September 26, 2020

BY CALLIE WRIGGLESWORTH

Cellphones have quickly become a prized possession, and for most people, considered a necessity.
It is not often that you see a person walking down the street, sitting in a waiting room or in line at the grocery store without seeing them scrolling through their phone or taking calls. It is one of the main accessories that many won’t leave their house without. They appear to be attached to everyone’s hands.
People have mastered the technique of texting while participating in other tasks, including texting while having a conversation, weaving through crowded hallways and eating at the dinner table. This issue is especially dangerous when texting while driving. Though people think they can focus on the road and their surroundings, they cannot be fully aware while they are in “another world” talking with their friend about the party they will attend on Friday.
As of Sept. 27, it is now illegal in Ontario to be holding any wireless device while operating a vehicle. This includes hand-held GPS units, MP3s and mobile phones. The only time a driver is permitted to touch a device is to push a single button to activate or deactivate a hands-free function.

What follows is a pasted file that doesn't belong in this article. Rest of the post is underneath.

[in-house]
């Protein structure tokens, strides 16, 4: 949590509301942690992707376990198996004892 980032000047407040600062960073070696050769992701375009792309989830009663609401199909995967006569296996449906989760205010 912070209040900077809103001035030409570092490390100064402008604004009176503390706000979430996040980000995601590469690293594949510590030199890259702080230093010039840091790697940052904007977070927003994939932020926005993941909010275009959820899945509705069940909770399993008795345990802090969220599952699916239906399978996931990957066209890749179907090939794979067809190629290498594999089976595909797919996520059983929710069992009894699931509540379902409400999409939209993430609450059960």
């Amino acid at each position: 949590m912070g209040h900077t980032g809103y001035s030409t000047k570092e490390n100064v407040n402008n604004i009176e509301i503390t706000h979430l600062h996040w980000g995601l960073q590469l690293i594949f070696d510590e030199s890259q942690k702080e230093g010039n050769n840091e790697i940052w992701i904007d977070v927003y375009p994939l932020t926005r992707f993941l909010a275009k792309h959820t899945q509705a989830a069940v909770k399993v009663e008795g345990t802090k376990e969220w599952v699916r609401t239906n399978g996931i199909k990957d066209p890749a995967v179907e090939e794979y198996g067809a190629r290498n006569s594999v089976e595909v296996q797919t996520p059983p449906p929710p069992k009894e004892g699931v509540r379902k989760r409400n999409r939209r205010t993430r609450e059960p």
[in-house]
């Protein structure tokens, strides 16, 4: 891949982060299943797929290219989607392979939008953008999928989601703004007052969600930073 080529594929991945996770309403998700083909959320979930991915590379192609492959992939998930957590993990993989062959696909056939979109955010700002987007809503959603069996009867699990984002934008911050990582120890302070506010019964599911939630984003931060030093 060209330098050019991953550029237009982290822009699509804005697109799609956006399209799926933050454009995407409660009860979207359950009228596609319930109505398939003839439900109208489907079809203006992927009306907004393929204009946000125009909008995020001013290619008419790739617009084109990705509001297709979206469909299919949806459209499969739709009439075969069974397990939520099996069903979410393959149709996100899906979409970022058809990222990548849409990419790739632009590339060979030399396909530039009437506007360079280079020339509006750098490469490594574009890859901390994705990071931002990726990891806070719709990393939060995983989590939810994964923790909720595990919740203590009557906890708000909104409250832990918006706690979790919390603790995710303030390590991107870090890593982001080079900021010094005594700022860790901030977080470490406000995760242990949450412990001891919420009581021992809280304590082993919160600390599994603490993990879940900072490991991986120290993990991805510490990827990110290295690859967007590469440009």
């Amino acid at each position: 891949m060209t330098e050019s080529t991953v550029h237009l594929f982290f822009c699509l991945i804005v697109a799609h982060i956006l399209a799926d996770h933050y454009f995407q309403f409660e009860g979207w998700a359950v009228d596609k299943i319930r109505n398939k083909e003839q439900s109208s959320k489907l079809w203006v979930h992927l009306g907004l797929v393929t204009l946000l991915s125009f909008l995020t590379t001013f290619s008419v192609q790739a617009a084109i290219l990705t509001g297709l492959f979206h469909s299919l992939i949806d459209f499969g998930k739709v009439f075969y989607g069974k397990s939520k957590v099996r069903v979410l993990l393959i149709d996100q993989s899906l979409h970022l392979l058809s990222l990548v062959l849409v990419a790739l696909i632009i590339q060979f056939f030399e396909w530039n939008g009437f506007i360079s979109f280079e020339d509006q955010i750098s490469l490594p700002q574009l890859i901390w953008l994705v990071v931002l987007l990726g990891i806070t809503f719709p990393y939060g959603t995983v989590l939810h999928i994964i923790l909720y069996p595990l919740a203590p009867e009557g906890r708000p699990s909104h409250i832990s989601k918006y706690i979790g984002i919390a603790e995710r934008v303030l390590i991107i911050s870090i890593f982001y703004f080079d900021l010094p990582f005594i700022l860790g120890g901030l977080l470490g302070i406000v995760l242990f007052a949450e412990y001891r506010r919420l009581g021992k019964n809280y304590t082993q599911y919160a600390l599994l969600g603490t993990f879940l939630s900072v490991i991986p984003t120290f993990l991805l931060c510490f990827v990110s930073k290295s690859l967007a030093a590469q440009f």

According to the Ontario Ministry of Transportation, using a cellphone while driving is a key factor in accidents. The ministry states, “Drivers who use cellphones are four times more likely to be in a collision than a driver who is focused on the road.”
The Ontario Provincial Police website states, “Distracted driving is cited as a causal factor in 30 to 50 per cent of traffic collisions in Ontario, but is probably much higher due to under-reporting.”
People argue that there is no difference between texting while driving and drinking a coffee or having a cigarette. In fact, there is a massive difference. When people text they are not just using their hands, they are using their brain too.
So the government stepped in, making it illegal to not only make a phone call or send a text, but to touch a phone. Hopefully this will prevent many more unnecessary collisions and people will be less tempted to use their devices.
Drivers caught breaking this law could face up to $500 in charges.
Citizens of Ontario should take this matter more seriously, and realize that this new law is there to benefit them.